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Written by: Austin Lux

Penalties for a First-Time DUI in Colorado

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Colorado imposes serious consequences on drivers convicted of driving under the influence. These potential penalties increase in severity if a driver receives multiple DUI convictions. Luckily, a first-time DUI conviction in Colorado carries the potential of the least severe punishment. 

The Colorado Division of Criminal Justice (DCJ) published a report analyzing over 26,000 DUI cases filed in Colorado in 2018. The report indicated that Colorado prosecutors convicted the driver of DUI in 88% of the cases. Over one-third of the individuals convicted of DUI already had at least one DUI conviction. 

An experienced DUI defense attorney can vigorously defend your DUI case, aiming to have your charges reduced or dismissed. Attorney Austin M. Lux with the Lux Law Firm possesses extensive knowledge of Colorado’s strict DUI laws. Contact us today for assistance with your DUI.

What Happens if You Get a DUI in Colorado?

Colorado prohibits operation of a motor vehicle while under the influence of alcohol or drugs. Colorado considers “under the influence” to include when the driver:

  • Has his or her ability to drive safely substantially impaired by drugs or alcohol; or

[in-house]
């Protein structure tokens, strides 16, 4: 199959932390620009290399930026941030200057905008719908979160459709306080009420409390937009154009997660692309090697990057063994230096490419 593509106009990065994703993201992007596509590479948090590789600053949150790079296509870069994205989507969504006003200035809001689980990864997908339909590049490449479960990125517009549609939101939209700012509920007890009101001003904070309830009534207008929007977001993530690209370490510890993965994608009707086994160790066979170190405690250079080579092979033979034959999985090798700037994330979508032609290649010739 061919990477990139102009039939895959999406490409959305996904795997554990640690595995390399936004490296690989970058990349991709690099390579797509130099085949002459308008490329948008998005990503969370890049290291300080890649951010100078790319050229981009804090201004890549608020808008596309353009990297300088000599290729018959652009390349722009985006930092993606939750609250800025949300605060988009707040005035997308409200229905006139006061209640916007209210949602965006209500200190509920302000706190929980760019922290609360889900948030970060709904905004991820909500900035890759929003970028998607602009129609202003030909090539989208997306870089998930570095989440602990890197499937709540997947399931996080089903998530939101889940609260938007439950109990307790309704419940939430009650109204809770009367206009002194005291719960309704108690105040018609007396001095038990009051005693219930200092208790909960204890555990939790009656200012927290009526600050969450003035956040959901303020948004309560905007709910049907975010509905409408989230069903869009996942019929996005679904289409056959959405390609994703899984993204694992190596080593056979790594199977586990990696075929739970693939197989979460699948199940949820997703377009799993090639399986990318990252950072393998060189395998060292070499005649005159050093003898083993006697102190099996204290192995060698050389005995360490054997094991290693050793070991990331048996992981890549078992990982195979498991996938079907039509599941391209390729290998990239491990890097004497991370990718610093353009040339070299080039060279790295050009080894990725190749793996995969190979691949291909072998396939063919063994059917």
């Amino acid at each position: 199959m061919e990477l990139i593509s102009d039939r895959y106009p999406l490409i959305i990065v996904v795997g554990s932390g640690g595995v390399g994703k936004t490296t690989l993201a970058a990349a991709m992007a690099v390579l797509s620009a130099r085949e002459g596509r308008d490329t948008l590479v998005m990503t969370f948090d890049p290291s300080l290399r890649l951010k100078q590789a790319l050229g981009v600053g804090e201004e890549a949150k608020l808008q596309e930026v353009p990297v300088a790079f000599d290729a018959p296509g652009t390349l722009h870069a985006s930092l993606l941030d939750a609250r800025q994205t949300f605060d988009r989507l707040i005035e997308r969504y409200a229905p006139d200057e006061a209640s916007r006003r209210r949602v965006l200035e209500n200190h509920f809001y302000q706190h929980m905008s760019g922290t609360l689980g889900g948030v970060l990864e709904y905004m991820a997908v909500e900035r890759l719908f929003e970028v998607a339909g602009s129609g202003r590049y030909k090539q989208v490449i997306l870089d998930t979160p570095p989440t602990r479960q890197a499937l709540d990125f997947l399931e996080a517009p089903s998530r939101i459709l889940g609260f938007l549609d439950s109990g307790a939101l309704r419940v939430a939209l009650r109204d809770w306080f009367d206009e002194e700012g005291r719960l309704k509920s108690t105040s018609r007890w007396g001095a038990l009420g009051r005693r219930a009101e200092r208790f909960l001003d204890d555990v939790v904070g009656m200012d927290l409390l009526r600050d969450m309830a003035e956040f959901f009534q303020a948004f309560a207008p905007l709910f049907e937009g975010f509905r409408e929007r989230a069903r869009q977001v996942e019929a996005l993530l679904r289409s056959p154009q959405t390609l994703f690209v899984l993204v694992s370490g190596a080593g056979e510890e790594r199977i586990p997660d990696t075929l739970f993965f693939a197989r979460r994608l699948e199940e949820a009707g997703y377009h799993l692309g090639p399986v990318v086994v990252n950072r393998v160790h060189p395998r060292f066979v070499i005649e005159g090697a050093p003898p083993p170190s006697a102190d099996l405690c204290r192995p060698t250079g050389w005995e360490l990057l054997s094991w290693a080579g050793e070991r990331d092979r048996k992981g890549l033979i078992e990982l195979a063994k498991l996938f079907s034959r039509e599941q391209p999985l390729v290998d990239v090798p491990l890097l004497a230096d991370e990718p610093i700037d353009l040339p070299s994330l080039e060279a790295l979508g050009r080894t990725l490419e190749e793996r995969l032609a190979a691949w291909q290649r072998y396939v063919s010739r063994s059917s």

• Has a blood-alcohol level (BAC) of 0.08 or higher. 

First-time DUI convictions carry a variety of consequences, including:

  • Between five days and one year in jail;
  • A fine up to $1,000;
  • License revocation for up to nine months;
  • Up to 96 hours of community service; and
  • Substance abuse education classes. 

Drivers convicted of DUI with a BAC above .15% receive a “persistent drunk driver” classification, resulting in enhanced penalties. 

Unlike some states, Colorado does not have a “lookback period” after which prior drunk driving offenses are removed from your record. Any previous DUI in a U.S. state is considered a prior DUI.

Before accepting a plea agreement, individuals charged with DUI should consult with a DUI defense attorney about options available in their case. Failure to do so could result in the waiver of several constitutional rights.

Colorado’s Express Consent Law

Colorado has an express consent law, meaning that every person driving on Colorado’s roads agrees to submit to a chemical test if a police officer has a reasonable suspicion that the person is under the influence of alcohol or drugs.

The refusal to submit to a chemical test carries penalties separate from a DUI charge. The consequences of refusing a chemical test include:

  • The refusal can be used as evidence of guilt at trial;
  • Designation as a “persistent drunk driver”; and
  • Your license will be suspended for one year by the Colorado Department of Motor Vehicles (DMV). 

In the event your license is suspended for one year, completing alcohol education courses and agreeing to installation of an ignition interlock device (IID) for up to two years creates the opportunity to have your license reinstated earlier.